Author + information
- Received May 8, 2018
- Revision received July 10, 2018
- Accepted July 23, 2018
- Published online July 1, 2019.
- Tom Finck, MDa,
- Julius Hardenberg, MDa,
- Albrecht Will, MDa,
- Eva Hendrich, MDa,
- Bernhard Haller, PhDb,
- Stefan Martinoff, MDa,
- Jörg Hausleiter, MDc and
- Martin Hadamitzky, MDa,∗ ()
- aInstitut für Radiologie und Nuklearmedizin, Deutsches Herzzentrum München, Klinik an der Technische Universität München, Munich, Germany
- bInstitut für Medizinische Informatik, Statistik und Epidemiologie, Klinikum rechts der Isar der Technische Universität München, Munich, Germany
- cMedizinische Klinik und Poliklinik I, Klinikum der Ludwig-Maximilians-Universität München, Munich, Germany
- ↵∗Address for correspondence:
Priv.-Doz. Dr. med. Martin Hadamitzky, Deutsches Herzzentrum, Lazarettstrasse 36, 80636 München, Germany.
Objectives The aim of this study was to determine the long-term prognostic power of coronary computed tomography angiography (CTA) to predict cardiac death and nonfatal myocardial infarction.
Background Prognostic usefulness of coronary CTA has been confirmed for short- and intermediate-term follow-up. However, long-term data for prognostic usefulness is still lacking, but is paramount because of the slowly progressing nature of coronary artery disease (CAD).
Methods A total of 2,011 patients with suspected but not previously diagnosed CAD were examined by coronary CTA. Mean follow-up was 10.0 years (interquartile range [IQR]: 8.1 to 11.2 years). Cox proportional hazards analysis was used for the composite endpoint of cardiac death and nonfatal myocardial infarction. Event-free survival, which was defined as the years it took to reach a cumulative 1% risk for the composite endpoint and reclassification from clinical risk, was calculated.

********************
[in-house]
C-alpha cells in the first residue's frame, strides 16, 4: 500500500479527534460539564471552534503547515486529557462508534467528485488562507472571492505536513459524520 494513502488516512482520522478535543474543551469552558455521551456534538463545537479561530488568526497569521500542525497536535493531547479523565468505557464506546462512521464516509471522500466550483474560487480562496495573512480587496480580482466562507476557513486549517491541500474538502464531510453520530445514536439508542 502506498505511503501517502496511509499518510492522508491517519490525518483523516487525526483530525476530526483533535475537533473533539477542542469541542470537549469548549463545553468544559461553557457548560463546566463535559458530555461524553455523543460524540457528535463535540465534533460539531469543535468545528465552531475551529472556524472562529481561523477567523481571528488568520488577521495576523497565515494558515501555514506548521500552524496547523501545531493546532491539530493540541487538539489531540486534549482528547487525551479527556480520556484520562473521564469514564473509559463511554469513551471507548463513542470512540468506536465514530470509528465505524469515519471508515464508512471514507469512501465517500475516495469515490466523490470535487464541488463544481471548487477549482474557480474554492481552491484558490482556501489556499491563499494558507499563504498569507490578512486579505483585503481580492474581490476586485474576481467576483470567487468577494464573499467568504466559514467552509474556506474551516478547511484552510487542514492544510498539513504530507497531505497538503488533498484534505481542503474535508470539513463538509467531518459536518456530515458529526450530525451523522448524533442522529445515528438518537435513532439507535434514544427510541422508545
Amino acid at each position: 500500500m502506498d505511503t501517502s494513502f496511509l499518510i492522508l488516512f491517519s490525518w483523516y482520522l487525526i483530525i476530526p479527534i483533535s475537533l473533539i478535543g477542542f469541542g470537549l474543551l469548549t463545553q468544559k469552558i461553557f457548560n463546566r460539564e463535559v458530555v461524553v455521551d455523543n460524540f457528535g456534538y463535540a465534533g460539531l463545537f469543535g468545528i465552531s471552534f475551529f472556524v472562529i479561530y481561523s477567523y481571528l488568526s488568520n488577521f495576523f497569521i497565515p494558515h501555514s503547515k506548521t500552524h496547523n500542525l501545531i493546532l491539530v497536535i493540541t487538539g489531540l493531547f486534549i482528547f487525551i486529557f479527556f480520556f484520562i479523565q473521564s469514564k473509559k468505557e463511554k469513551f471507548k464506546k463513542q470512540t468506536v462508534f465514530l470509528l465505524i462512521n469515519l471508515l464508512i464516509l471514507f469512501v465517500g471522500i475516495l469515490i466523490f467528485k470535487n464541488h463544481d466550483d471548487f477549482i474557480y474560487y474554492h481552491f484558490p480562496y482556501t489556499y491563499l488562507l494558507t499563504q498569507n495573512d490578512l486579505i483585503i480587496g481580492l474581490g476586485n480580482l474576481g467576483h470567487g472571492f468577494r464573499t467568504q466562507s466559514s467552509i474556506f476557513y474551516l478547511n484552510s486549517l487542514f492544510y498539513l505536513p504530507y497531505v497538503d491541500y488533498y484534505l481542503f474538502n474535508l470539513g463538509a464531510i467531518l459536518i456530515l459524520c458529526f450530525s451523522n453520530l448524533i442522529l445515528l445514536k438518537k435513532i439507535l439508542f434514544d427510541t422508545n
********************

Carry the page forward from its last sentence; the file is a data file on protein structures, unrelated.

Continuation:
Results The study endpoint was reached in 58 patients (42 cardiac deaths, 16 nonfatal myocardial infarctions). Coronary CTA-assessed CAD severity (normal, nonobstructive, or obstructive) showed the best correlation with the endpoint, with an adjusted c-index of 0.704, compared with a univariate c-index of 0.622 for the clinical risk model (Morise score) alone. The annual event rate for patients with normal coronary arteries on baseline coronary CTA was 0.04%, which translated to an event-free survival period of 10 years. The highest annual event rate of 1.33% was found in patients with 3-vessel obstructive CAD. Reclassification from clinical risk (Morise score) was possible in approximately two-thirds of all patients (68%; p < 0.0001), which led to a substantial reduction of the intermediate-risk group (reduction from 74% to 15%) in favor of the low-risk group (increase from 20% to 83%).
Conclusions Patients with normal coronary CTA results benefitted from an event-free survival period of 10 years against cardiac death and nonfatal myocardial infarction. Risk stratification according to coronary CTA results allowed for the delineation of clearly diverging prognostic groups and reclassified approximately two-thirds of all patients from clinical risk groups.
- coronary artery disease
- coronary computed tomographic angiography